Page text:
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Messages - mabrungard

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Ingredients / Re: water for Dortmunder
« on: March 10, 2012, 06:22:17 PM »
The Dortmund profile is one that I cannot confirm.  The city no longer gets its water locally and I dont' have a way of finding that local profile on line.  The city now gets its water from another valley located away from the city since its much better water. 

The Dortmund profile included in Bru'n Water is rock hard and highly mineralized.  In retrospect, that is probably the reason the city went to the expense of finding a new water source.  The local water was not that great to drink or clean with and its tough to treat since most of the hardness is permanent. 

The thing about the profile included in Bru'n Water is that since its rock hard, the resulting RA is actually quite low.  It should produce a good mash pH with a light colored beer grist, but the minerally character is likely to come through in the flavor.  I think that profile is likely to be reasonably accurate.


Ingredients / Re: Hop age questions?
« on: March 10, 2012, 06:12:20 PM »
I have to agree with the limited needed to age-prorate your hops.  I too keep my hops sealed in their metallized mylar bags in the freezer.  I do have a heat-sealing unit too, but its not a vacuum type. 

I noticed no drop off in performance in the hops for at least 3 years.  I did move my hops from Florida to Indy and the bittering performance did drop off markedly as a result of the non-frozen transport. 

I'd have to say that storage in oxygen barrier packaging in the freezer is far better a condition than modeled with any of the aging equations assume.  It appears to me that you can disregard aging for a few years under that storage condition.

General Homebrew Discussion / Re: Sanitizer question
« on: March 09, 2012, 07:07:08 AM »
This is the one case where softened water from a typical home softener is useful.  That water is nearly free of any calcium and it will not cloud when StarSan is added.  I mixed up a batch and put a glassful on my workbench, open.  It eventually dried up, but it never clouded.  RO water is excellent for StarSan use also since it has very low calcium.

Ingredients / Re: How's my water? [Oatmeal Stout]
« on: March 08, 2012, 06:53:30 AM »
You can't really depend on the theoretical alkalinity provided by chalk.  To reach that alkalinity, chalk has to be dissolved with carbonic acid.  That's kind of a pain.  Pickling Lime is a very strong alkalinity producer and it will get the job done.  The problem with the lime is that it is very strong and requires careful dosing and measurement.  You have to have an accurate scale that reads into the tenths of grams.  One way around that is to measure out 1 gram of pickling lime and mix that with 100 mL of water.  Then you can add the lime dose more accurately by measuring out a liquid volume.  For instance, 10 mL of solution provides 0.1 gram of lime.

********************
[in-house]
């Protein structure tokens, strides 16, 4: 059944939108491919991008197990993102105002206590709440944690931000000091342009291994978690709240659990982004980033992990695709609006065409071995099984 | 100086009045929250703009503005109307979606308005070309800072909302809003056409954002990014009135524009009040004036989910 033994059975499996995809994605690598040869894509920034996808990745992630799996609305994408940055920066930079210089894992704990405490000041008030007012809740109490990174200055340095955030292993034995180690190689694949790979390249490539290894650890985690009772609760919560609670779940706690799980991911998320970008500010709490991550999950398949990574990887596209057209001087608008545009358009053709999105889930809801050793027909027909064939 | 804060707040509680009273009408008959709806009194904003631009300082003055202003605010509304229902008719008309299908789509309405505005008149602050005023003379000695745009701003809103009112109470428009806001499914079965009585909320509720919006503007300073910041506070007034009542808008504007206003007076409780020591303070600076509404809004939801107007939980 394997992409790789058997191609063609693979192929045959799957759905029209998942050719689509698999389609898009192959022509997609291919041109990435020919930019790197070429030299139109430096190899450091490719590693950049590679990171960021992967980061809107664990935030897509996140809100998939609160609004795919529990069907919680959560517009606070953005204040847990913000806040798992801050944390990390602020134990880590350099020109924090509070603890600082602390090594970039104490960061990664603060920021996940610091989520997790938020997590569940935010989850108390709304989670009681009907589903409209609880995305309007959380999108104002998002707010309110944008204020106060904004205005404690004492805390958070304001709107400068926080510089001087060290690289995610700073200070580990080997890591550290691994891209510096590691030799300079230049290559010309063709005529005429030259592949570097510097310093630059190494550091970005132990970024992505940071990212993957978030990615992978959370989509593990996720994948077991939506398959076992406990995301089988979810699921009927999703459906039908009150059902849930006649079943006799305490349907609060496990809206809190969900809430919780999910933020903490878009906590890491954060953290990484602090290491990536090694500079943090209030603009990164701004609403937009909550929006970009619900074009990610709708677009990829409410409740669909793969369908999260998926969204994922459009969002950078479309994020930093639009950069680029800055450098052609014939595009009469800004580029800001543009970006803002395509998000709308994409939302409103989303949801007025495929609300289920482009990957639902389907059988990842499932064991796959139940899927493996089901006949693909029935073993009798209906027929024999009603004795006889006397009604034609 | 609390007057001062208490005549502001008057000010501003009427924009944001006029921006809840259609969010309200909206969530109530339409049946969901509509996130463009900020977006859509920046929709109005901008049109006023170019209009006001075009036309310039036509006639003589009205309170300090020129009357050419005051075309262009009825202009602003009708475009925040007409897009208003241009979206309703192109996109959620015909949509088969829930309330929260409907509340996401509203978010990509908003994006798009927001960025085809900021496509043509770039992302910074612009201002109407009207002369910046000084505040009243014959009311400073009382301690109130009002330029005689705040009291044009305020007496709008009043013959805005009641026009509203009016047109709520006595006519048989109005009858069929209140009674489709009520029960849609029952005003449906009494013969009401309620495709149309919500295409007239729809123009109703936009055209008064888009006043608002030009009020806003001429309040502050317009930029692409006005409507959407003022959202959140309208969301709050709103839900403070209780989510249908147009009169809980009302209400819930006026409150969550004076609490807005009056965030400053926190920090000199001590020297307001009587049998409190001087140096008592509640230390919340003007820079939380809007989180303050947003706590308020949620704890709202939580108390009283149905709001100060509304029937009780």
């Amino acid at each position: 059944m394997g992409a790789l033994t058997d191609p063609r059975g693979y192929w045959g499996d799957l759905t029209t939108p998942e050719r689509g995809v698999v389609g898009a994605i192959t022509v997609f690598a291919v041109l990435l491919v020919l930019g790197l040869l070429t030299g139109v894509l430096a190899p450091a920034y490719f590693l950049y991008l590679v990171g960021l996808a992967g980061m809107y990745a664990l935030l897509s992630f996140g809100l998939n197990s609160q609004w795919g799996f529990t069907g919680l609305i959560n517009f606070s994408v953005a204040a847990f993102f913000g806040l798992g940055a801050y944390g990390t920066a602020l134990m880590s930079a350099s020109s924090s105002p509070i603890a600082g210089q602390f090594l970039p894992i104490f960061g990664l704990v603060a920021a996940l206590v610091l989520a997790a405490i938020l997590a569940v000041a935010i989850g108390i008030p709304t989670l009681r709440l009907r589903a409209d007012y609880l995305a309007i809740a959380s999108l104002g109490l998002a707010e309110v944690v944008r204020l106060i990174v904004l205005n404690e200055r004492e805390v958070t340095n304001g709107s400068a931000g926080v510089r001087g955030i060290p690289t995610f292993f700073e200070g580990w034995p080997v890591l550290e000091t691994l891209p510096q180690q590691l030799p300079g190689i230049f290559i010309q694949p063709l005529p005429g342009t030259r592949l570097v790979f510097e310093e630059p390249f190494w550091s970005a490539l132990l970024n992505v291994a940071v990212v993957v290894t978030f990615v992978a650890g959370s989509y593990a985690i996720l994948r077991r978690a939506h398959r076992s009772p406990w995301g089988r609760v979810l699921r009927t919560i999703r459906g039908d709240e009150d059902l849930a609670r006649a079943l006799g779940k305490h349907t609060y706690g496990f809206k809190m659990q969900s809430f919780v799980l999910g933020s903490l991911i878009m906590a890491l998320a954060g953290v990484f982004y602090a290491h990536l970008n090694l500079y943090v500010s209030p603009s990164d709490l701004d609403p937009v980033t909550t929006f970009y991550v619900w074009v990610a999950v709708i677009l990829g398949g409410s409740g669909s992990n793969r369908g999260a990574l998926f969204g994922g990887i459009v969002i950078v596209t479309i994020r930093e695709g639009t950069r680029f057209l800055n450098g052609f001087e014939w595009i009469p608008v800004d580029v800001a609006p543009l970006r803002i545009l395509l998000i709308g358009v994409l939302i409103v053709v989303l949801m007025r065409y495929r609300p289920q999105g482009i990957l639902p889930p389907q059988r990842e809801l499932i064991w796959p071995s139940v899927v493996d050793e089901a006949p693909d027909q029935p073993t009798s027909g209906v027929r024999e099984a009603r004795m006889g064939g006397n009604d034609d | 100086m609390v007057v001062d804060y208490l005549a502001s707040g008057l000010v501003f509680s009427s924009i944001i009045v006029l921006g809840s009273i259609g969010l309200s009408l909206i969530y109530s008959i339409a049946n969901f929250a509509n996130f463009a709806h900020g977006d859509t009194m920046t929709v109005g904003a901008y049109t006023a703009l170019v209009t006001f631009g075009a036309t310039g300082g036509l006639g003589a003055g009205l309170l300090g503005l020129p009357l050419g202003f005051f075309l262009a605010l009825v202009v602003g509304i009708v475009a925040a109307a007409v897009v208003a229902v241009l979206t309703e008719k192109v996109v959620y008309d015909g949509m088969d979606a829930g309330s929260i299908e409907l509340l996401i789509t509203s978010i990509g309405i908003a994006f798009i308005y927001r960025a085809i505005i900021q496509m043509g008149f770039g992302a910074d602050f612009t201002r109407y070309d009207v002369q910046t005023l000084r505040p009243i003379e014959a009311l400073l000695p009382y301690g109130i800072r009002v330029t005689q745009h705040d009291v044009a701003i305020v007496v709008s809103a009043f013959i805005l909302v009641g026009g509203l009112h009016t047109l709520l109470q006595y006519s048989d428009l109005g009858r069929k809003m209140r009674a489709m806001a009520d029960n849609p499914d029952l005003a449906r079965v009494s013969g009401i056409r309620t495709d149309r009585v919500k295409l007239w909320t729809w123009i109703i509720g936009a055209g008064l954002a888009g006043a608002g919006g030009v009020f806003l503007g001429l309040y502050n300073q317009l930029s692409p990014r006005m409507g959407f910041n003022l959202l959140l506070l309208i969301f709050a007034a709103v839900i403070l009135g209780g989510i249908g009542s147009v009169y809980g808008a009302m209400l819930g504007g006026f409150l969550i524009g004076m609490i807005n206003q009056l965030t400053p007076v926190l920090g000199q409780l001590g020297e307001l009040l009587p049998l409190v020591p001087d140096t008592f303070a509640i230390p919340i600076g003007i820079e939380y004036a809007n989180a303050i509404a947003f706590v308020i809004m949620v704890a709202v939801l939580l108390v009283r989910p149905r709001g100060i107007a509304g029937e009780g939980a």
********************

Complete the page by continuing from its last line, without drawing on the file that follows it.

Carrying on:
It does look like a little more alkalinity is needed in that mash water to keep the pH from falling too low.  A room temp mash pH of 5.2 is on the low side of the range.  I find that moving to 5.4 produces a better beer. 

The check box on the Water Adjustment sheet is intended to be used in cases like this, where chalk and lime are used to add alkalinity to the mash.  But since sparge water has to have low alkalinity, you don't add the chalk or lime to the sparge water.  In order to keep the overall calcium content of the wort at a level similar to the mash water, doses of gypsum and calcium chloride are calculated to provide that same calcium concentration in the sparge water.  If the mash water calcium concentration is at the lower limit (ie. 40 to 50 ppm), then you should click the box to keep the calcium up in the overall wort.  If the calcium concentration is already high in the water, then there is no need to raise the calcium concentration up in the sparge water.  Don't bother with the box in that case. 

Equipment and Software / Re: Bru'n Water
« on: March 07, 2012, 12:44:06 PM »
pH should be referenced only to room-temperature.  Don't worry if the pH temperature adjustment factor is 0.2 to 0.35, it doesn't matter if you just measure at room temp and adjust your mash according to that measurement. 

Measuring the mash pH at the mash temperature is really hard on the pH probe, so trying to ascertain the 'true' mash pH is not a good idea.  That is the biggest reason to standardize on using a room-temperature pH measurement.

Always aim for a room temperature pH as your standard!  All the recommendations for pH range in Bru'n Water are based on room temperature measurement.

Equipment and Software / Re: Stainless steel vs aluminum kettle?
« on: March 07, 2012, 08:28:36 AM »

Martin, I don't agree with this.  If you look at the Overall Heat Transfer Coefficient the conductivity of the metal is the lowest resistance in the circuit.  If you heat with fire, the gas to metal has the highest resistance, the liquid is the next highest.  If you run the numbers, there is negligable time difference.  I actualy ran a test for 2 pats I had that were the same size and geometry. One was SS and the other was AL.  The SS kettle got to a boil faster!  I expected the AL to be a little faster.  I think it was due to more bubbles in the AL acting as insulators (rougher finish) and more loss of heat through the side walls in the AL.

Aluminum will spread the heat better so you avoid hot spots. 

Thanks for the info, Jeff.  I'm always interested in learning more from someone that knows better!

I'm assuming that I should still be quite concerned with heat loss through the Al kettle walls.  Last night during testing, I had water boiling at the normal 212F and did a surface temp check with an IR thermometer and it read about 110 to 120 F.  I'd say that insulation will be a desirable thing for that electrically heated kettle.  Does anyone know if the aluminum-foil backed plastic bubble sheet insulation is heat resistant enough to handle 200F+  ??  I don't have the manufacturer's information on the remnant of the insulation roll that I have to check for this info.   I was thinking that a couple of wraps of that bubble sheet with a velcrow seam would make it easy to install and remove as needed for use and cleaning.